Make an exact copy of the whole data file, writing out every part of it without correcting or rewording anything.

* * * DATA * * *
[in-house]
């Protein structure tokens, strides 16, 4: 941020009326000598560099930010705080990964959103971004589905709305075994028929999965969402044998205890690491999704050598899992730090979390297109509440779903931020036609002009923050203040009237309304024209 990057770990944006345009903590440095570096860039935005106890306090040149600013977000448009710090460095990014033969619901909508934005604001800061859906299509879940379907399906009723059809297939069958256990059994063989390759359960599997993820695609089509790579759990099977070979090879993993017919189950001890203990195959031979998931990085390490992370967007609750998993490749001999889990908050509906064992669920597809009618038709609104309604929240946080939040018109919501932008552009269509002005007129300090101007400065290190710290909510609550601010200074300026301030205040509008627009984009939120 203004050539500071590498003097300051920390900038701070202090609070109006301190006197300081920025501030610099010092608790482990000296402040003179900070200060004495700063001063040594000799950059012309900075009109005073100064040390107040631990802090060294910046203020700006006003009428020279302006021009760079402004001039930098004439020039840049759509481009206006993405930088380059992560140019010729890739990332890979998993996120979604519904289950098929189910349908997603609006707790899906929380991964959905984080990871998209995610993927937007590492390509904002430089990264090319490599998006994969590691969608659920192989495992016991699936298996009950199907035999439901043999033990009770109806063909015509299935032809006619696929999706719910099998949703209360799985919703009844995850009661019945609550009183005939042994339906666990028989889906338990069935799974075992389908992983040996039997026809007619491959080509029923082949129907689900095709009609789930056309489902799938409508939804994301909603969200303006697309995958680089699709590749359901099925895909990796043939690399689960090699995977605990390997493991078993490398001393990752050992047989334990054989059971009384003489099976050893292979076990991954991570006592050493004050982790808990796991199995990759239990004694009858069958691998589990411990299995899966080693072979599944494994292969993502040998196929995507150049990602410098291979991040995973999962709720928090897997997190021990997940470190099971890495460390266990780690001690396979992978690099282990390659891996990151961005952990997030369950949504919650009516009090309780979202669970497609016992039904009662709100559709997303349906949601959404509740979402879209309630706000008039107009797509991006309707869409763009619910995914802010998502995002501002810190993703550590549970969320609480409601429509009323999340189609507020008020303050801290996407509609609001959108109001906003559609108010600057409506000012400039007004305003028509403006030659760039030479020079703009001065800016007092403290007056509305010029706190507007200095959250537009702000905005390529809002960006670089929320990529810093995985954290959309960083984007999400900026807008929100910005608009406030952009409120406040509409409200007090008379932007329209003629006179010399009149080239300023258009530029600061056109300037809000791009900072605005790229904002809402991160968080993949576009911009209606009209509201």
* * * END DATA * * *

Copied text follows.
[in-house]
């Protein structure tokens, strides 16, 4: 941020009326000598560099930010705080990964959103971004589905709305075994028929999965969402044998205890690491999704050598899992730090979390297109509440779903931020036609002009923050203040009237309304024209 990057770990944006345009903590440095570096860039935005106890306090040149600013977000448009710090460095990014033969619901909508934005604001800061859906299509879940379907399906009723059809297939069958256990059994063989390759359960599997993820695609089509790579759990099977070979090879993993017919189950001890203990195959031979998931990085390490992370967007609750998993490749001999889990908050509906064992669920597809009618038709609104309604929240946080939040018109919501932008552009269509002005007129300090101007400065290190710290909510609550601010200074300026301030205040509008627009984009939120 203004050539500071590498003097300051920390900038701070202090609070109006301190006197300081920025501030610099010092608790482990000296402040003179900070200060004495700063001063040594000799950059012309900075009109005073100064040390107040631990802090060294910046203020700006006003009428020279302006021009760079402004001039930098004439020039840049759509481009206006993405930088380059992560140019010729890739990332890979998993996120979604519904289950098929189910349908997603609006707790899906929380991964959905984080990871998209995610993927937007590492390509904002430089990264090319490599998006994969590691969608659920192989495992016991699936298996009950199907035999439901043999033990009770109806063909015509299935032809006619696929999706719910099998949703209360799985919703009844995850009661019945609550009183005939042994339906666990028989889906338990069935799974075992389908992983040996039997026809007619491959080509029923082949129907689900095709009609789930056309489902799938409508939804994301909603969200303006697309995958680089699709590749359901099925895909990796043939690399689960090699995977605990390997493991078993490398001393990752050992047989334990054989059971009384003489099976050893292979076990991954991570006592050493004050982790808990796991199995990759239990004694009858069958691998589990411990299995899966080693072979599944494994292969993502040998196929995507150049990602410098291979991040995973999962709720928090897997997190021990997940470190099971890495460390266990780690001690396979992978690099282990390659891996990151961005952990997030369950949504919650009516009090309780979202669970497609016992039904009662709100559709997303349906949601959404509740979402879209309630706000008039107009797509991006309707869409763009619910995914802010998502995002501002810190993703550590549970969320609480409601429509009323999340189609507020008020303050801290996407509609609001959108109001906003559609108010600057409506000012400039007004305003028509403006030659760039030479020079703009001065800016007092403290007056509305010029706190507007200095959250537009702000905005390529809002960006670089929320990529810093995985954290959309960083984007999400900026807008929100910005608009406030952009409120406040509409409200007090008379932007329209003629006179010399009149080239300023258009530029600061056109300037809000791009900072605005790229904002809402991160968080993949576009911009209606009209509201």